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The latest of the Israel-Hamas War and its effect on Universities

The Middle East sent shockwaves throughout the world earlier this month when Hamas unexpectedly attacked Israel. These attacks later lead to a declaration of war from Israel on Oct. 8. 

On Tuesday, Oct. 17, a blast occurred at the compound of Al-Ahli Arab Hospital in Gaza right before President Biden landed in Israel, the Wall Street Journal reported. Immediately, Hamas blamed the blast on Israel, while Israel and the preliminary evidence points to the source being a Palestinian militant group. After the bombings at the hospital, Israel has increased their aerial bombing on the Gaza Strip according to the Journal. These airstrikes are aimed at the Hamas militants in mostly northern Gaza, and are precursors to a proposed ground offensive by Israel. 

The Journal has reported that Washington has warned Israeli leadership to hold off on ground offensive operations. This suggestion was made in order for Qatar to secure the release of additional hostages. Holding off on these operations would also give time to the US to organize its own military assets. Furthermore, the New York Times reported that the Biden administration “is concerned that Israel lacks achievable military objectives in Gaza, and that the Israel Defense Forces are not yet ready to launch a ground invasion with a plan that can work.”

Marine Lt. Gen. James Glynn and a team of officers were sent by the Pentagon to help Israel with the challenges of the war. The Pentagon emphasized that Glynn was not making decisions for Israel and that he would not be on the ground if an invasion into Gaza were to occur.

Hamas has taken over 200 hostages, including Americans, foreign nationals and many Israeli citizens. 

According to the Journal, Hamas released American mother and daughter Judith and Natalie Raanan this past Friday, Oct. 20. This was coincidentally the same day that aid became available in Gaza after the bombing of the hospital. 

On Monday, Oct. 23, two more women were released for “humanitarian reasons.” Yocheved Lifshitz and Nurit Cooper were released at Gaza’s Rafah border crossing where their husbands were still being held.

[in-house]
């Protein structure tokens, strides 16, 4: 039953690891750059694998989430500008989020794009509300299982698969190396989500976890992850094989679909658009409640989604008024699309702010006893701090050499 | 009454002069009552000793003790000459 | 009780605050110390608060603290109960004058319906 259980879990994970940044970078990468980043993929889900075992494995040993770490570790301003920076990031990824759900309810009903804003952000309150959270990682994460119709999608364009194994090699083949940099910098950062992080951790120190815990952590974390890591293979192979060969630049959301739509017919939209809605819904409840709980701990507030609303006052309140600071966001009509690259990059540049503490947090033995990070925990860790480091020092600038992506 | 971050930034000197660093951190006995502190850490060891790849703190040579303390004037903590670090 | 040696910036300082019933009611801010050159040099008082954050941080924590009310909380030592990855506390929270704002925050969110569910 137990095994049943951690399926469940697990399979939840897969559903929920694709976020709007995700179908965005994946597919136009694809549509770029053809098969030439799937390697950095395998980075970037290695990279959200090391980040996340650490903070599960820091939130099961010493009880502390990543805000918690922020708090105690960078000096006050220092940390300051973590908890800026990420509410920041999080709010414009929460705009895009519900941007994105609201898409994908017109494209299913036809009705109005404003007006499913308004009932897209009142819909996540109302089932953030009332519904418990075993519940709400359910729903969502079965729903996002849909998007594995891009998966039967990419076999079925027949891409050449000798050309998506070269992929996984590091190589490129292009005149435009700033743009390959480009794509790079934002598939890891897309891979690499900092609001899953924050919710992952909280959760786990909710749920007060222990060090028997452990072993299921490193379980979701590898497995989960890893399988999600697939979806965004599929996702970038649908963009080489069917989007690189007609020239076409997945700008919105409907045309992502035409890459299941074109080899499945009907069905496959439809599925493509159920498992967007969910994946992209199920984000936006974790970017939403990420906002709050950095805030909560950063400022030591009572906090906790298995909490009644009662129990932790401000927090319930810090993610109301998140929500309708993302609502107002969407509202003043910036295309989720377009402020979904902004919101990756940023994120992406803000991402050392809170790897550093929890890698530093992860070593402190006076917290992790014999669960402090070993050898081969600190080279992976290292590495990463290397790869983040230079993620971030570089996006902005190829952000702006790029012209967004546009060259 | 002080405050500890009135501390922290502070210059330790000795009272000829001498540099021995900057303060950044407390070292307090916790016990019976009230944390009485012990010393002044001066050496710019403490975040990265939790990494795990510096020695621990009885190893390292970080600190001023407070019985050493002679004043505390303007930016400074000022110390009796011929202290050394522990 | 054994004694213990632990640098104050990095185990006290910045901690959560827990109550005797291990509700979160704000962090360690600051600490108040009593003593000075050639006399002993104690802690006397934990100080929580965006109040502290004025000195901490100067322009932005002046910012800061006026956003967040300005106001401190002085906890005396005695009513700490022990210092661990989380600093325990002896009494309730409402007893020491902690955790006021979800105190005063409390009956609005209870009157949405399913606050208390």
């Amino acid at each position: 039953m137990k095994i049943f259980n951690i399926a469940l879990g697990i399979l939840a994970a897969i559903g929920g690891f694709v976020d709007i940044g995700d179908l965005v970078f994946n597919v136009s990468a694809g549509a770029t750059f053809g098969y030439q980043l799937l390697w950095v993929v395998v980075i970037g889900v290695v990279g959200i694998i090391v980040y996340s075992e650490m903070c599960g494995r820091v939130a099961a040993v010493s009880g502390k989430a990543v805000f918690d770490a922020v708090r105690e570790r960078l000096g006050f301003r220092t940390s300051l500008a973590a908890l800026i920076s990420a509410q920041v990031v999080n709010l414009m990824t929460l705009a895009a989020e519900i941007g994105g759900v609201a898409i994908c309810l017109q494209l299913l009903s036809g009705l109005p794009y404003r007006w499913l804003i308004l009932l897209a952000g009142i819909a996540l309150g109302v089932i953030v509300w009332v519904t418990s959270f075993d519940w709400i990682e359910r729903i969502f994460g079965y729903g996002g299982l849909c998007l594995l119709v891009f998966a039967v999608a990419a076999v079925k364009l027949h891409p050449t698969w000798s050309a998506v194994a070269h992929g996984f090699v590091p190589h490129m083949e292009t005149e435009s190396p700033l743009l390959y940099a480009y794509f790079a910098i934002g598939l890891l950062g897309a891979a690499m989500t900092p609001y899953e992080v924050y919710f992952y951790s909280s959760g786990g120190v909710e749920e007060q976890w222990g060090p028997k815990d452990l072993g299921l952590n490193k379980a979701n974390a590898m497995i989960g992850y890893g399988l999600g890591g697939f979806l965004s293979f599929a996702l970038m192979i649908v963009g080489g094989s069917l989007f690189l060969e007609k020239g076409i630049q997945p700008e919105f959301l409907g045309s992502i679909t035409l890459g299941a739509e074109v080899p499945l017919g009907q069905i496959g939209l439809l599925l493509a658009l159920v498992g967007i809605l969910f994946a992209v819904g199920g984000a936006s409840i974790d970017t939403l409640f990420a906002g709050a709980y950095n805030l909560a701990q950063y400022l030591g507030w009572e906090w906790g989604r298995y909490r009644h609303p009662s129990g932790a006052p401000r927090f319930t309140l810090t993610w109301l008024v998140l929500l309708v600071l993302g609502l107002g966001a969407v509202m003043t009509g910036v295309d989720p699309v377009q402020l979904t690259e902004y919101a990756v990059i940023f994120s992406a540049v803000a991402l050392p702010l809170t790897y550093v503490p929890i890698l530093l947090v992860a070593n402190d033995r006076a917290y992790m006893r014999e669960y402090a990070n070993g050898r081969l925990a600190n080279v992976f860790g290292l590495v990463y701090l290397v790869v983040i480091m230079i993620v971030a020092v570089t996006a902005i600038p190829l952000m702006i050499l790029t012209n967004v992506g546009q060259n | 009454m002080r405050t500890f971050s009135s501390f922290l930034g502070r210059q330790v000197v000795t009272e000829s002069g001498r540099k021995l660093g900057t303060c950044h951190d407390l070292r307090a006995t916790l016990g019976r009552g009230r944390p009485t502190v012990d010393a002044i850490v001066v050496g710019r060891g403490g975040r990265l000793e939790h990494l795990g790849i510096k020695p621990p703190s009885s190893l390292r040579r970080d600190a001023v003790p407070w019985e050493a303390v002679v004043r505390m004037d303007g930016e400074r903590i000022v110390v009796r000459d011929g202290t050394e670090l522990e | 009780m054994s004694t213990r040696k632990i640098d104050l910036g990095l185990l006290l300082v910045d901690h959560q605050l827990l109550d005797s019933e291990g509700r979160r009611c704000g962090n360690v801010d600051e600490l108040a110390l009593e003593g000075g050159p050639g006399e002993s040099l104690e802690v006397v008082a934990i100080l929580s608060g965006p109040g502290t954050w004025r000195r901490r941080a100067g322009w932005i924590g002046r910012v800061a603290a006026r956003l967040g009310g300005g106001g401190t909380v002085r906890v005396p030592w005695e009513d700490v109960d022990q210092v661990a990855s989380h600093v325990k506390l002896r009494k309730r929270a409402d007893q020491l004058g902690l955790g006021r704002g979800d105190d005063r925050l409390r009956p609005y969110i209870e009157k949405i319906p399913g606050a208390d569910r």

According to a White House readout of a phone call between President Biden and Israeli Prime Minister Benjamin Netanyahu, the President reaffirmed his commitment to achieve the release of all remaining hostages. Biden in the readout also “underscored the need to sustain a continuous flow of urgently needed humanitarian assistance into Gaza.”

Colleges across the country are in shambles in the aftermath of this conflict, and are divided on how to react and facilitate the conflict between students, staff and faculty. 

Hope College has yet to release an official statement or a campus-wide email on the conflict. President Scogin was contacted by The Anchor to express his and the College’s position on the war.

“The violence between Hamas and Israel is heart-breaking and tragic. Currently there are no Hope students from or studying in that region, but we are aware that some of our colleagues and alumni have ties to Israel and Palestine.”

He continued on to say that “we are holding them and everyone affected in our prayers. May the God of hope fill our world with peace and joy!”

Other universities like University of Michigan have released comments addressing the issues. U of M President Santa J. Ono addressed the community with five simple words: “…violence is never the answer.” He continued to emphasize the importance of “…equity, inclusion, fair treatment for all and respect for our differences.” 

“Together, we can support our entire community and a renewed commitment to working together toward a common goal — making the world we live in a better place for all.” 

Michigan State University also published a statement concerning the conflict between Israel and Hamas.

“We condemn the recent acts of violence and share the concern of many in our community regarding the staggering loss of life in Israel and Gaza. MSU strongly opposes hate, bigotry, antisemitism and Islamophobia and the way these may manifest into fear and violence.”

The statement also provides resources for students concerned about safety and other counseling and psychiatric services.


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